Android Fragmentation is a hot topic because of the slow roll out of Android 4.0
The discussions regarding Ice Cream Sandwich and the extremely slow roll out of Android 4.0 continue to drag on. Here we are moving towards the end of the 5th month of the year and Android 4.0 has yet to break into double digits for usage. This is really magnifying the situation far more than it would otherwise become due to the slow uptake on getting access to Android 4.0. All of this does not look like it is going to be resolved anytime soon. The proliferation of the problem continues and may get a lot worse as the next version of the Google OS, Jelly Bean, begins to grow closer to its arrival.
With Android 4.0 having a 4.9% share across all Android versions, based on Google’s own developer site, at the beginning of the month makes for a problematic situation. It would appear that this issue is going to continue for a while due to all the various steps in getting Android from Google to the manufacturers, then the wireless carriers and finally to the consumers. Where the problem lies along this path is a being debated and one consideration is the role wireless carriers play in the delay. It is really starting to look like there is no quick fix. This is talking about how tough it is for consumers to get an update in a timely manner.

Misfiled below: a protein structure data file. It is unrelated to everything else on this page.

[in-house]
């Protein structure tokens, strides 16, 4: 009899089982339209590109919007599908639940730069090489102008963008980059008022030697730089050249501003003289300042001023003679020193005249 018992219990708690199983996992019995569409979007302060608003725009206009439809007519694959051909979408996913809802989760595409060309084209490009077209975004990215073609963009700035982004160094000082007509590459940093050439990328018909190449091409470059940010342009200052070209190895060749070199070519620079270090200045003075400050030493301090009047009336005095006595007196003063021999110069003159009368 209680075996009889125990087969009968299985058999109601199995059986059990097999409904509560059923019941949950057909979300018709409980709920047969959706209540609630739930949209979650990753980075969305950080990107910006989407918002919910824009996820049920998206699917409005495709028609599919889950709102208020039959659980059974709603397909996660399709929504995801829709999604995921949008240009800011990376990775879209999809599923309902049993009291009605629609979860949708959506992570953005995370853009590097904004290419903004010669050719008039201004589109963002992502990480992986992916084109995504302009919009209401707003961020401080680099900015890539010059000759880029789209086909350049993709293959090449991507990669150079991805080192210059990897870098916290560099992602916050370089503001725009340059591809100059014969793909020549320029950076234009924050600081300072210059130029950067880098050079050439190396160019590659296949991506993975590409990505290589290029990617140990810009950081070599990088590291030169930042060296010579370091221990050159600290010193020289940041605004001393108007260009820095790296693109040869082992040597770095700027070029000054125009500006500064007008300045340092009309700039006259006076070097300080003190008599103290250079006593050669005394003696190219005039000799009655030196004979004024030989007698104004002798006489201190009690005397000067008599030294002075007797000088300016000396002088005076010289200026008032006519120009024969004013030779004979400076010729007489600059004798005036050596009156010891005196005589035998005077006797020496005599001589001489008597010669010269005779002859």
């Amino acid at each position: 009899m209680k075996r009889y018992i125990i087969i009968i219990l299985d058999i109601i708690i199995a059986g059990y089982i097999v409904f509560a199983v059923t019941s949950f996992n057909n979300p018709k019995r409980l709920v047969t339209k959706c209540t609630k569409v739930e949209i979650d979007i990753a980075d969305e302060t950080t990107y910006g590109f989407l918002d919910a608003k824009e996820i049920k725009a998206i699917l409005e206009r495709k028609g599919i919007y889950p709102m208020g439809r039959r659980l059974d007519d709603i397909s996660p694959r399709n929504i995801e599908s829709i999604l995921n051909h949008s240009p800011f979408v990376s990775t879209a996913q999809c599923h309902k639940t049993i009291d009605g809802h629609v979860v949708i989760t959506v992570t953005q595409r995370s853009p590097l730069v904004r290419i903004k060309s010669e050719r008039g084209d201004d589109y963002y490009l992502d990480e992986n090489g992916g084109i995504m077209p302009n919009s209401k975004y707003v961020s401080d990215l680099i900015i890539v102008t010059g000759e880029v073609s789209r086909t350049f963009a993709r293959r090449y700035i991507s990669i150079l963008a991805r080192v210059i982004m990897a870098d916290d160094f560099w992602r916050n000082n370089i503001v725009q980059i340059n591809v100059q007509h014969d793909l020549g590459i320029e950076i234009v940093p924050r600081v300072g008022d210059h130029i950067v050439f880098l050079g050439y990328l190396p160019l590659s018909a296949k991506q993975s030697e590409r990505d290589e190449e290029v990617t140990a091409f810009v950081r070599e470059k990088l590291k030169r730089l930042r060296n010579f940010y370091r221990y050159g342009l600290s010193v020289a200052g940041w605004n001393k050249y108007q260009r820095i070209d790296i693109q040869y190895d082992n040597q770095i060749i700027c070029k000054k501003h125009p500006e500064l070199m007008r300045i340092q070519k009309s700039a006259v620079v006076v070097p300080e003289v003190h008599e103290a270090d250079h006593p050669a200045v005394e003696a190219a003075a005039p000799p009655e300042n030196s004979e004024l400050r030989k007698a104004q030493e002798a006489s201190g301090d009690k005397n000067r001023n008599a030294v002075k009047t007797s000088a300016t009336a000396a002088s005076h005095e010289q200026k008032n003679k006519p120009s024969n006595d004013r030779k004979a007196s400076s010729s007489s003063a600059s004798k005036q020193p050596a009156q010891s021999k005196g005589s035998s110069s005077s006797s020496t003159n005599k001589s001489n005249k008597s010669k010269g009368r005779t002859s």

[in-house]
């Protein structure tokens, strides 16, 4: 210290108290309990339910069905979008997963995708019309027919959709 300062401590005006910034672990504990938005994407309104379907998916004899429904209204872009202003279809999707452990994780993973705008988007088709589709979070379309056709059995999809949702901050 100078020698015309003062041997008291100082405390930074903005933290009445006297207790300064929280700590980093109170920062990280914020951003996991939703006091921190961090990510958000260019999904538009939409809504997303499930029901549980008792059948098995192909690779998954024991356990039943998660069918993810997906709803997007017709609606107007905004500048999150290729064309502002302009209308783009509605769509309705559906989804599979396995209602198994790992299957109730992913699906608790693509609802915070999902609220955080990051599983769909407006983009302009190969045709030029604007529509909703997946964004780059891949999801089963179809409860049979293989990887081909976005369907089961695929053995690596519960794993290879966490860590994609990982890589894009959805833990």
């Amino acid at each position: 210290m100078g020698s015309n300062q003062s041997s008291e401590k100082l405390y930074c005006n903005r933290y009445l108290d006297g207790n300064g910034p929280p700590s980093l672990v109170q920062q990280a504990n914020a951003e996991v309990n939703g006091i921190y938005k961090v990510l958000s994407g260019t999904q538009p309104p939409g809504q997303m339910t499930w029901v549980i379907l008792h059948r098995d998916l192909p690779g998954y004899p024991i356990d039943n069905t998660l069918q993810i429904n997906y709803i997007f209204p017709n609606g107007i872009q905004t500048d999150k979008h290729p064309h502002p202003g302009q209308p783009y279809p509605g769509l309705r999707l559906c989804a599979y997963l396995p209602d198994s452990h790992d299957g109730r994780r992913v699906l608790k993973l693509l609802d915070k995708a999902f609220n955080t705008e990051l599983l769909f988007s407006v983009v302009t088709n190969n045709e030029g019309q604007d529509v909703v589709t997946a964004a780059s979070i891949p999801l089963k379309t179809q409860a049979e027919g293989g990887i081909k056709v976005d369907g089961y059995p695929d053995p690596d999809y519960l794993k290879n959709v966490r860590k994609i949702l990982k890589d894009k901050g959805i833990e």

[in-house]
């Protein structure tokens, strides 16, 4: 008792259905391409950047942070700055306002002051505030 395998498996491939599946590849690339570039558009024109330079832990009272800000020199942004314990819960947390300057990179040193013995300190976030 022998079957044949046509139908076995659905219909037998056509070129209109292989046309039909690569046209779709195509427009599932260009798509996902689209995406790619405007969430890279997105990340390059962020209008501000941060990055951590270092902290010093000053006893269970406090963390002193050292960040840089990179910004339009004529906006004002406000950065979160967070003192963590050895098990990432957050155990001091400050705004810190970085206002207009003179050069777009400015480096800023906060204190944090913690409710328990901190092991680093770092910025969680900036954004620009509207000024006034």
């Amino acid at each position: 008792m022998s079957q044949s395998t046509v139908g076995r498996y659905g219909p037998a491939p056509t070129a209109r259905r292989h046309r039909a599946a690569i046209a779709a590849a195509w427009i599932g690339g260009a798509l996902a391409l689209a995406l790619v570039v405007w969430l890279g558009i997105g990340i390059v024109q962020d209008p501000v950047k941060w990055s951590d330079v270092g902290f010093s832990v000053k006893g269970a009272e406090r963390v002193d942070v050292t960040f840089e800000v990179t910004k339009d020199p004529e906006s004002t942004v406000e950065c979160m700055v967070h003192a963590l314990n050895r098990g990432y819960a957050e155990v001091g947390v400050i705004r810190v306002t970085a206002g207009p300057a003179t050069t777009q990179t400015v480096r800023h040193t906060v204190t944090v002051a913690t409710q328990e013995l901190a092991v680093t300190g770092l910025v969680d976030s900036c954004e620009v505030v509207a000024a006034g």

Then there are the companies which develop the apps which run on all the Android devices, or at least a good size percentage of them. Based on information coming from Open Signal Maps, things become exponentially worse for developers. Based on the information they are providing, there are 3,997 unique Android devices which they have to code for. That number seems to be very high and shows you just how difficult it becomes when your app has to take a manufactured device into consideration and handle the associated code. It gives you an idea of the high volume of items which must be addressed.
Others are pointing out similar problems with the high number of devices which are capable of running Android and then the issue of a number of different versions of Android which must be support on each device. It makes for something which seems to be approaching the absurd, though there will be some who disagree with that statement. The idea of Android Fragmentation getting resolved this year is far fetched, but one which continues to prove itself out each and every day as ICS moves slowly to devices. When the next OS finally arrives, will there still be Android phones waiting to get Ice Cream Sandwich? It sure looks like that will be the case.
Do you see any solution to this growing problem?